Arabian Nights: Volume 3, the Enchanted OneReviewed By Jay Seaver
Posted 01/19/16 19:12:58
(Worth A Look)
Miguel Gomes seemingly sets out to end his "Arabian Tales" trilogy with a whimper, as there are long, long stretches of this movie where nothing really happens and the narrative captions emphasize that the story is not moving forward at all. That the movie never actually bored me out of my mind suggests that his talents as a filmmaker outstrip his talents as a troll, and there's something kind of impressive about that.This time around, the film has the appearance of an actual adaptation of 1001 Arabian Nights despite the captions' insistence that it simply borrows the structure, opening with a middle-eastern girl dancing and a wealthy older man mistaking her for someone else. He is the father of Scheherazade (Crista Alfaiate), who on the 515th day of her marriage to the vizier is growing weary of trying to push her decapitation (and his moving on to the rest of Bagdad's women in the original marry/screw/kill scenario). She spends the day out in the countryside, meeting the people and her father, and tapping a genie of the wind, before returning to her duty. It's a sweet story with the lovely Crista Alfaiate giving a nice performance as this woman for whom beauty a and charm are matters of duty, though she seems more resigned than bitter. Gomes does interesting things with his storytelling, such as superimposing the end of one scene over the beginning of another, notably allowing the dancer to become a ghost haunting Scheherazade's father. The setting eventually becomes less Bagdad in ancient times and more present day Portugal, and Gomes has fun with the juxtapositions. Given that he placed himself in the position of Scheherazade in the first film, one can't help but wonder what his thinking was with this segment - he spends a lot of time ruminating on how storytellers may create adventures in works they do not always experience directly, but he also presents a relatively tranquil image of the world outside, perhaps implying that the government's austerity and lack of concerns for the country's people cannot diminish the simple pleasures that people might take from each other and the beauty around them.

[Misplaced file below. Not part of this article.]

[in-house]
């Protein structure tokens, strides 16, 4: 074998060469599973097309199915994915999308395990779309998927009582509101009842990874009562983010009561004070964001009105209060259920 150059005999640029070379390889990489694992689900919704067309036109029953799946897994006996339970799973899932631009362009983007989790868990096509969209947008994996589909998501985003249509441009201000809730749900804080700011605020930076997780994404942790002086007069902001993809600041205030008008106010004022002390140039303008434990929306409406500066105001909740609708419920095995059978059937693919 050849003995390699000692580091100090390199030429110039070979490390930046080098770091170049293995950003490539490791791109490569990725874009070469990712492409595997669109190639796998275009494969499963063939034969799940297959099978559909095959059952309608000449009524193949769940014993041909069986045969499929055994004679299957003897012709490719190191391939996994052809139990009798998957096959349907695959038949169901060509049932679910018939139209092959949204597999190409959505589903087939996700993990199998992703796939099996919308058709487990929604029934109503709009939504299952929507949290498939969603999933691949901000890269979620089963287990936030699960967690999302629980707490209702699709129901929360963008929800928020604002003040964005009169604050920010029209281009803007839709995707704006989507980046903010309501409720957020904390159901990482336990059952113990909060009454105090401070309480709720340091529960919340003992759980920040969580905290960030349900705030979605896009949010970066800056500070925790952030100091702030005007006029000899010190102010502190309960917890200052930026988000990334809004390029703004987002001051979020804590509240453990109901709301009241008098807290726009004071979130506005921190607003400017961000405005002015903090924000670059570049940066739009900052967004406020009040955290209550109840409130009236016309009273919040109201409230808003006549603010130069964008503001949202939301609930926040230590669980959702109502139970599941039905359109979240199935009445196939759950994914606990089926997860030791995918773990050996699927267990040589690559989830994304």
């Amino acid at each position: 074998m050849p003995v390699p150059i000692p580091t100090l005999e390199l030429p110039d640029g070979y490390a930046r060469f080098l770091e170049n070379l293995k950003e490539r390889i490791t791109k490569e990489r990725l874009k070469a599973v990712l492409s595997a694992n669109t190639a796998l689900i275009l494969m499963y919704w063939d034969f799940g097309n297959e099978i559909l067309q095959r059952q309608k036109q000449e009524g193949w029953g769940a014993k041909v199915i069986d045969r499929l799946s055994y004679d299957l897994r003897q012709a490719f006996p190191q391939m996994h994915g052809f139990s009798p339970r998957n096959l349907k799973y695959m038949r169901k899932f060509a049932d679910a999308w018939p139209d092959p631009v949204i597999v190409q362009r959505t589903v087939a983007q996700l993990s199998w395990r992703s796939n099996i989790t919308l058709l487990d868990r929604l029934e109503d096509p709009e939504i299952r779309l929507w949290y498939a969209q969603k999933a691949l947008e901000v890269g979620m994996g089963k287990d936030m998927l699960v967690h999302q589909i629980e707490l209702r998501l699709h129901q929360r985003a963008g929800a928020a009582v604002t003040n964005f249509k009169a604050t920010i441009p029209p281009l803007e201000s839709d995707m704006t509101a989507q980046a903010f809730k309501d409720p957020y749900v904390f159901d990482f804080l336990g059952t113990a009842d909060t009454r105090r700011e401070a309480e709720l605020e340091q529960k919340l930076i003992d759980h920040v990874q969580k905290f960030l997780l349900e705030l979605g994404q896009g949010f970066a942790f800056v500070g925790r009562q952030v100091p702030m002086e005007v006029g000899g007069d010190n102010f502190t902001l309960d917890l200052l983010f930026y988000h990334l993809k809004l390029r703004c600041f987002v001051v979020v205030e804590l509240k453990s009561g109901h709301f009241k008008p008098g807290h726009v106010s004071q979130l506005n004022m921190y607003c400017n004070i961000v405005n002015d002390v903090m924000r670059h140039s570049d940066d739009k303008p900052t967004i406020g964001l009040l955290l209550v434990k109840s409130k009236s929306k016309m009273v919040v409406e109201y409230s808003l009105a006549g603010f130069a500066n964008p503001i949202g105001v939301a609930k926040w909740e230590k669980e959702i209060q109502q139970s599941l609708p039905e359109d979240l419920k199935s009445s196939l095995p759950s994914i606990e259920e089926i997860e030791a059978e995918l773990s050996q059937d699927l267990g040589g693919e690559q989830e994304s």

Eventually, though, she must return to the vizier, where she begins the tale of "The Inebriating Chorus of the Chaffinches". It looks at a small community near the Lisbon airport where focus have been trapped and trained to remember various calls ever since soldiers learned this abroad during World War I. Gomes introduces the audience to this practice and many of the neighborhood's enthusiasts, often having information about them and their birds pop up as captions. What he does not do, however, is build much of a story; it's like an observational documentary sort that stretches out for at least half of the film's 125-minute running time. T the narrative captions mention Scheherazade stopping at dawn and restarting at nightfall often enough that this goes on for weeks, enough to make one wonder how she has not been beheaded yet, as this is what the vizier does when a woman does not hold his ingest.